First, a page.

Your oral hygiene routine is important, but dietary habits also affect oral health. Changes in the mouth are sometimes the initial physical signs of an eating disorder. The habits associated with eating disorders, such as anorexia, bulimia, or binge eating disorder, are often accompanied by nutritional deficiencies that can have severe consequences on one’s dental health and well-being. Understanding how eating disorders can affect your oral health can help arm you with the information you need and encourage you to receive the appropriate guidance from your dentists in Gainesville, FL. 

Comprehensive Dental Care is a trusted Gainesville, FL, dental practice using the latest techniques in restorative dentistry, dental therapy, and cosmetic dentistry for individualized treatments that meet the unique dental needs of our patients. Contact our dental office today to schedule an appointment and learn more about our dental services.

How Do Eating Disorders Affect Your Mouth?

Oftentimes, patients with eating disorders are embarrassed or worried about seeing their dentist because of their oral issues. Conditions like bad breath, sensitive teeth, and tooth erosion are just a few of the effects of anorexia, bulimia, and other eating disorders. For individuals with bulimia, frequent vomiting causes harsh stomach acids to come into contact with the teeth, wearing away at their enamel and increasing the potential for tooth decay. The effects of anorexia, particularly the lack of nutrients, can cause the jawbone to weaken, potentially resulting in tooth loss.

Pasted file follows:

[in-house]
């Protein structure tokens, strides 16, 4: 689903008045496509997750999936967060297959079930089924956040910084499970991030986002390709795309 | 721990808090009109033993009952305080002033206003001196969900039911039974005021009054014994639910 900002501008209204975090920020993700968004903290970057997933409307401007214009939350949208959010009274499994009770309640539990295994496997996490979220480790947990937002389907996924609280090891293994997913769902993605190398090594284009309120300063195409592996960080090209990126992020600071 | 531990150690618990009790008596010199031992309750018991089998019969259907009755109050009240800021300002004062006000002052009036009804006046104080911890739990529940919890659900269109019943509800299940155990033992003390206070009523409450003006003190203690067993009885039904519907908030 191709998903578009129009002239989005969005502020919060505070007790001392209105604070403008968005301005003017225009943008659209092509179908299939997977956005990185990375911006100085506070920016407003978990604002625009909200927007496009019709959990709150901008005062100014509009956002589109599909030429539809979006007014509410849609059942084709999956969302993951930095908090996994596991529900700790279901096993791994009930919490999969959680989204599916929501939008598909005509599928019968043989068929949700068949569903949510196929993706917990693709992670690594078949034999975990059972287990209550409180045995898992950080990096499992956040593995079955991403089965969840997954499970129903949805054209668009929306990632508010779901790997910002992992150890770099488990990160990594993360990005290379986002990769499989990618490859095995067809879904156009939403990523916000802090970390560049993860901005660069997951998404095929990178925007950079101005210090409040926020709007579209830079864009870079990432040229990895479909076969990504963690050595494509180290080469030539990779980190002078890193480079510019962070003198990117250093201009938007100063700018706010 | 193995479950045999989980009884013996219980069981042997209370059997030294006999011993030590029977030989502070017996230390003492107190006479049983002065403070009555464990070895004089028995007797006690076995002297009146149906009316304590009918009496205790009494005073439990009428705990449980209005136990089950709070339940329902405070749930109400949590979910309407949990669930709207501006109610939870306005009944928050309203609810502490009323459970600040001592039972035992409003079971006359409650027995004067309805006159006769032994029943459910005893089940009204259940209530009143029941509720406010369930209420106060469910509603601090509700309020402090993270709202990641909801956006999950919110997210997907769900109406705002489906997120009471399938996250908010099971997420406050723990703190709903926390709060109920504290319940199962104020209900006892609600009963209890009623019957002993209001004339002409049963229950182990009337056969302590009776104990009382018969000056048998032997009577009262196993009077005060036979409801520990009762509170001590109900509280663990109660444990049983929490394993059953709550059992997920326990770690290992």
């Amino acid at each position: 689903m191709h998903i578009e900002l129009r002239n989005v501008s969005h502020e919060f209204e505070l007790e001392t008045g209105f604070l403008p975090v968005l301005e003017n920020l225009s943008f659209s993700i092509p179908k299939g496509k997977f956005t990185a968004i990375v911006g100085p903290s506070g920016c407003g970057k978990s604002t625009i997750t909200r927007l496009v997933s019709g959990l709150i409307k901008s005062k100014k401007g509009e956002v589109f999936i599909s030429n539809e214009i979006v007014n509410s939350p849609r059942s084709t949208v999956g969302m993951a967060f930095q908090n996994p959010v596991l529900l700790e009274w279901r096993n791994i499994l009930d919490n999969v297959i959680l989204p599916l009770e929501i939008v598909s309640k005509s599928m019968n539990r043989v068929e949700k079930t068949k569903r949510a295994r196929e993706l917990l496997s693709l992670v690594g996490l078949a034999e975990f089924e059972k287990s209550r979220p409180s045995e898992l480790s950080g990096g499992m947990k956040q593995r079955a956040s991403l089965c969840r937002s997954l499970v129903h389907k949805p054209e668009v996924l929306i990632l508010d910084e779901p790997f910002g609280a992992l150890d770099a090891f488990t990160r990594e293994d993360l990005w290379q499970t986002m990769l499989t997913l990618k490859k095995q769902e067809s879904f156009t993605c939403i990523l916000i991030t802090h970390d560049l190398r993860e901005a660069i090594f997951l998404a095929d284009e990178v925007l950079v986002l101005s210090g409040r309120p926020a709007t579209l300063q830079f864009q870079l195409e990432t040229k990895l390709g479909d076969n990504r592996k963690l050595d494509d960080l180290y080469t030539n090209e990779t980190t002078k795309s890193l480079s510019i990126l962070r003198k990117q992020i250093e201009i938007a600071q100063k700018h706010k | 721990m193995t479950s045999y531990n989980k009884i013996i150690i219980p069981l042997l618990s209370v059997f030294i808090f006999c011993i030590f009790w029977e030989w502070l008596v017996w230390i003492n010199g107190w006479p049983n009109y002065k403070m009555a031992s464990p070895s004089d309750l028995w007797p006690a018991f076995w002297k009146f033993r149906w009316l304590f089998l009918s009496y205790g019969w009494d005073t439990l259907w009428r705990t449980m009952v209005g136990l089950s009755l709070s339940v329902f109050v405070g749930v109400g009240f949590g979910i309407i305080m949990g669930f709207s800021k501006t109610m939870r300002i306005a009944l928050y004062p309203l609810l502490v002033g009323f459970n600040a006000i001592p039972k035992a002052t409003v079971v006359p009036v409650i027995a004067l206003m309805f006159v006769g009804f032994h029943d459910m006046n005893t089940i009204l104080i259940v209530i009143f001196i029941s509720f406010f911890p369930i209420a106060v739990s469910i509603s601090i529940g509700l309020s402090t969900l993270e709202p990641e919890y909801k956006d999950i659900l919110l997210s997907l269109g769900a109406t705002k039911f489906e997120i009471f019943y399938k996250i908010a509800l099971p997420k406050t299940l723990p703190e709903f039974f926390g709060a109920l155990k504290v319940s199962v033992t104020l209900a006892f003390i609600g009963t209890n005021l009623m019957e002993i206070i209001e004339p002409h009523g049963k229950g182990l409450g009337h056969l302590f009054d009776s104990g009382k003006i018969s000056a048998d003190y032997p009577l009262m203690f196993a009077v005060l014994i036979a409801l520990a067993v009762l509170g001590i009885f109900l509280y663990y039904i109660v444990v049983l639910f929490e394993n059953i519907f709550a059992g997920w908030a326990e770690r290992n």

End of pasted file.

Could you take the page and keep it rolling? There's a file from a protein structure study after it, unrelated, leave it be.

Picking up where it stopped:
Signs Of An Eating Disorder In The Mouth

One of the first signs a patient may be suffering suffer from an eating disorder is the thinning of the enamel on the front teeth or lingual mandibular. When a person purges, stomach acids travel through the mouth, eroding the backside of the front teeth quite significantly. Erosion on tooth enamel or the protective portion of the teeth can cause tooth sensitivity, thinning, and chipping. A routine dental checkup can reveal signs of oral diseases and may indicate how long an individual has been purging. Some of the signs dentists look for include the following.

  • Tooth decay
  • Tooth enamel erosion
  • Gum problems
  • Dry mouth
  • Chronic sore throat
  • Inflamed esophagus
  • Tender oral surfaces
  • Worn, thin teeth
  • Decreased saliva production
  • Cracked lips
  • Palatal hemorrhages
  • Problems swallowing
  • Enlarged parotid glands
  • Jaw alignment abnormalities
  • Cracked lips
  • Sensitive teeth
  • Sensitive gums
  • Oral sores

How To Help Improve Your Oral Health

Dentists, dental hygienists, therapists, and dental nurses can detect early signs of eating disorders. Intervention by loved ones, friends, and medical and dental professionals can help spur a person to seek treatment for their eating disorder. As part of one’s healthcare team, a dentist can help ensure recovery is successful for the whole body. If you suffer from an eating disorder, these practices can help reduce oral health issues associated with these conditions.

  • Maintain meticulous oral health and hygiene related to tooth brushing and flossing
  • If you throw up, do not brush your teeth, instead, rinse out your mouth with baking soda and water to help neutralize the effects of the stomach acid in the mouth
  • Consult with your dentist about your specific treatment needs
  • Visit your dentist regularly